There are many who don’t want a DSLR, who don’t want an ILC (mirrorless, interchangeable lens camera), who simply don’t want to change lenses. They would be perfectly happy with a camera sporting a fixed but versatile zoom.
The Nikon Coolpix P510 fits that bill quite nicely.
In fact, the P510 is remarkably similar in capabilities and handling to an ILC, with a price less than one. Plus, it offers both viewfinder and LCD composing, something you have to look far and wide for in an ILC.
So, yes, the P510 has a lot going for it.
Chief among them is a 42X zoom lens. It starts at the equivalent of a 24 mm wide-angle lens and heads on up into the stratosphere of a 1000 mm super telephoto. From my shooting, that lens is remarkable in the clarity and sharpness of the images it produces.
Let’s put it another way: If you were going on the trip of a lifetime, wanted to travel lightly, yet wanted to be able to handle any photographic eventuality, you’d be hard pressed to find a better camera to take than the P510. It would let you capture the magnificent expanses of Africa’s Serengeti plain, and get photographically close to a lion in the grass without it knowing you were in the vicinity. It would let you photograph all of the crowd at a papal blessing in St. Peter’s Square, or capture racing F1 cars under the lights in Singapore.
At longer tele positions, the camera’s stabilization system is a must. And it works.
The lens is not perfect; on a camera costing less than $500 I wouldn’t expect it to be perfect. But it is remarkably good, faltering only when pushed to the extreme – exhibiting some aberration when shooting into the sun.
The lens is only part of the equation, the other being the exposure and image processing system, a variant on Nikon’s fabulous Expeed system. It worked beautifully for me. Impressive.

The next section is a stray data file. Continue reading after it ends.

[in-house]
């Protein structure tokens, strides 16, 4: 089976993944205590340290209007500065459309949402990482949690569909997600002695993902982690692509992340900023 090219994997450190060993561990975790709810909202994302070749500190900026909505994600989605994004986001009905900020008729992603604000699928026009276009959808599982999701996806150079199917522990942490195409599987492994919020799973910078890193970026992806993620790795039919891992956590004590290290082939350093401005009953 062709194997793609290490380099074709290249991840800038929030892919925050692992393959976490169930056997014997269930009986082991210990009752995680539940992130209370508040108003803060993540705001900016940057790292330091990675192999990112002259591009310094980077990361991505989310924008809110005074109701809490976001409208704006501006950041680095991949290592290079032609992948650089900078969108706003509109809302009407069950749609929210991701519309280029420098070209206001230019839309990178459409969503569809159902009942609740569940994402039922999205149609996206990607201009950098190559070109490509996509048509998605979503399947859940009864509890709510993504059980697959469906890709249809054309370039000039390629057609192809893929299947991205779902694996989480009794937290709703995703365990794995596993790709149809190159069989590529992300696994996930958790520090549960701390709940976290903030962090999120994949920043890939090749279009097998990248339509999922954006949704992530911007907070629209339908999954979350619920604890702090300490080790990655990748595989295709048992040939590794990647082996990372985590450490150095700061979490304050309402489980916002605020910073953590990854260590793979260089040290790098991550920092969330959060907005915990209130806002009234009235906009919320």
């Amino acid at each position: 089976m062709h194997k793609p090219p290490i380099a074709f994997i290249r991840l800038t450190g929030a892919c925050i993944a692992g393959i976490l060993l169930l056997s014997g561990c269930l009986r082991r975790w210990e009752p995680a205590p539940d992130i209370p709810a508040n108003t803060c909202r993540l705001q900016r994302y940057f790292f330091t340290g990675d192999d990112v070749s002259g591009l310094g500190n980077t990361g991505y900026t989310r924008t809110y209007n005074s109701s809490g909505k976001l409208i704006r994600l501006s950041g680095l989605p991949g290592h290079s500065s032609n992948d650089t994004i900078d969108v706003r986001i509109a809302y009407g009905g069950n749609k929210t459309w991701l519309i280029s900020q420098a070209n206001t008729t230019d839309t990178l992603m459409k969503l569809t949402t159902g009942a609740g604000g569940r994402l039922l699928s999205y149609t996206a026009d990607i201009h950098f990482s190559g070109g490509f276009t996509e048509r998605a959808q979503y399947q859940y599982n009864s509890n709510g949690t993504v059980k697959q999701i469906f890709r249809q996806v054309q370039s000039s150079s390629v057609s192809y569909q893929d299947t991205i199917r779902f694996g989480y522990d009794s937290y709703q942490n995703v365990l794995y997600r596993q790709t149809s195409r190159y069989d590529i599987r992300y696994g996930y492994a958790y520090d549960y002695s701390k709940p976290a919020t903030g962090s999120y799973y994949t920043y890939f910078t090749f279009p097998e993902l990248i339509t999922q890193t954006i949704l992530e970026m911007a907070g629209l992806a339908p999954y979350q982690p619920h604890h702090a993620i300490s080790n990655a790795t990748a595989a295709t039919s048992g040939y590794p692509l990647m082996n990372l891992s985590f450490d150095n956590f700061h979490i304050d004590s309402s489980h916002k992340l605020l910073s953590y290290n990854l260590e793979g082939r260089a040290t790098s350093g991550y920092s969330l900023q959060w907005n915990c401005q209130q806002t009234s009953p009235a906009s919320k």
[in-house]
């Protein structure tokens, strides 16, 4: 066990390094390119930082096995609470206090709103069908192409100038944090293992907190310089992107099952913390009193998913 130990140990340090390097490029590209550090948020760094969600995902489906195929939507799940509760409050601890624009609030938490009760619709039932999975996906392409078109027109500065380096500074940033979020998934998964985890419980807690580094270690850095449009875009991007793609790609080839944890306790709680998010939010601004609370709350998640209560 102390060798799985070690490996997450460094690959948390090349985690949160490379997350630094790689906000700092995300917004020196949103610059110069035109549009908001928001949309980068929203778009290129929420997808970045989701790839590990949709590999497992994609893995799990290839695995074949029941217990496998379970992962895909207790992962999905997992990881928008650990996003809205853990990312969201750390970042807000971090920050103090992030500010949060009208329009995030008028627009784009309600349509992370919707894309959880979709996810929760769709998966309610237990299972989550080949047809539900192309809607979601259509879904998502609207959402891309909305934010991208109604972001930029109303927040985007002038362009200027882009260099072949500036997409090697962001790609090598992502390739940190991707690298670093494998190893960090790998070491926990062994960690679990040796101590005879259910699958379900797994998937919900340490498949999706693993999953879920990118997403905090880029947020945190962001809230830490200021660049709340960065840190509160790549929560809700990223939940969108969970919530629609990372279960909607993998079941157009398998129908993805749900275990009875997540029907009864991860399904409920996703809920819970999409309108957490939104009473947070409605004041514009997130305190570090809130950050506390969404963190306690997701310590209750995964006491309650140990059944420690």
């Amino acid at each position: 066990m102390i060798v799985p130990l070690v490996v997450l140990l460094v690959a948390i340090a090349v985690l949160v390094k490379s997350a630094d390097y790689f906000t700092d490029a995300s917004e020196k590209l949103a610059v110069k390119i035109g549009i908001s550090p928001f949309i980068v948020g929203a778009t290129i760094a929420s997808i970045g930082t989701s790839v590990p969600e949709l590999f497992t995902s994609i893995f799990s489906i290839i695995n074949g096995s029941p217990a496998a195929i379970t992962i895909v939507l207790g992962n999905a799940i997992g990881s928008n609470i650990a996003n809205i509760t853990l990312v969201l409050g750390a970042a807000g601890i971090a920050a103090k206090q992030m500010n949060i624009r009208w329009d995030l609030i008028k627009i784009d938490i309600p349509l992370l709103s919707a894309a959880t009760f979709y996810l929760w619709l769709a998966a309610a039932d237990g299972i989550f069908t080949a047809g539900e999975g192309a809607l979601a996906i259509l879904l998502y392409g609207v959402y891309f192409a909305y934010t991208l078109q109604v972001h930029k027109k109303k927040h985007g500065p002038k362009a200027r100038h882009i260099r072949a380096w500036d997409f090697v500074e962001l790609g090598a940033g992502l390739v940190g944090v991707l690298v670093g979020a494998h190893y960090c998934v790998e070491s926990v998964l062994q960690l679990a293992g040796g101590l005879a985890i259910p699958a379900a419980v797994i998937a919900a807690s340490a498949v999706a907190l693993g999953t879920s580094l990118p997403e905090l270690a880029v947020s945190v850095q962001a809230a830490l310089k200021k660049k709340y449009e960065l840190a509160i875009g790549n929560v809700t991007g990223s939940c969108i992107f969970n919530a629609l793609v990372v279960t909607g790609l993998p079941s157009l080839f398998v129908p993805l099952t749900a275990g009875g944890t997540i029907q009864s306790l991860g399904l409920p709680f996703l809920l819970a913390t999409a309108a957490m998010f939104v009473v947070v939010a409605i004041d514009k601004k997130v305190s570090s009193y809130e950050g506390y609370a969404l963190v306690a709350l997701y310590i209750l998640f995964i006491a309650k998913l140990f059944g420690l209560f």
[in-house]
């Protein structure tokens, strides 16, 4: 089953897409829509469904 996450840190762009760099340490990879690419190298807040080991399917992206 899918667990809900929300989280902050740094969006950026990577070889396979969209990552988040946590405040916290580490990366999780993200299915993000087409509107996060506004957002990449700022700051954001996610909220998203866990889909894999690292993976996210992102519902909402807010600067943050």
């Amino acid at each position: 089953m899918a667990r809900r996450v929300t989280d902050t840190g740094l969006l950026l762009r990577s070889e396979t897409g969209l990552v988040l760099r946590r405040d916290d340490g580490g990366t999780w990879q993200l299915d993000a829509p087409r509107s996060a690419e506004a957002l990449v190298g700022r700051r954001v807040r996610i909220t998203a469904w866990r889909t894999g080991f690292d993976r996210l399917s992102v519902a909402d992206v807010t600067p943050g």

I’m not going to repeat all the details of the camera (you can find them here). I want to look at a couple of specific items of note.
The first is its size. It is larger than most ILCs. Certainly Nikon’s own J1/V1 is dwarfed by it. A major part of that size is the lens. A zoom of that range cannot be small, even with a small (but 16.1 megapixel) sensor.
The other component of the camera’s size is its grip. What you gain in making it a highly hand-holdable camera, you lose in added size. I consider it to be a better than fair tradeoff.
The second item of note is one already mentioned. The camera has a viewfinder. Sure, you can use the 3-inch LCD when shooting at the lower end of the zoom range, but when you start zooming out, you need to brace the camera, even if you’ve got the stabilization system at work. Being able to hold the camera against your face instead of held out at arm’s length when shooting telephoto shots can make a major difference in getting a sharp picture.
So, is the Nikon Coolpix P510 worth its suggested price of $450? Oh yes, absolutely.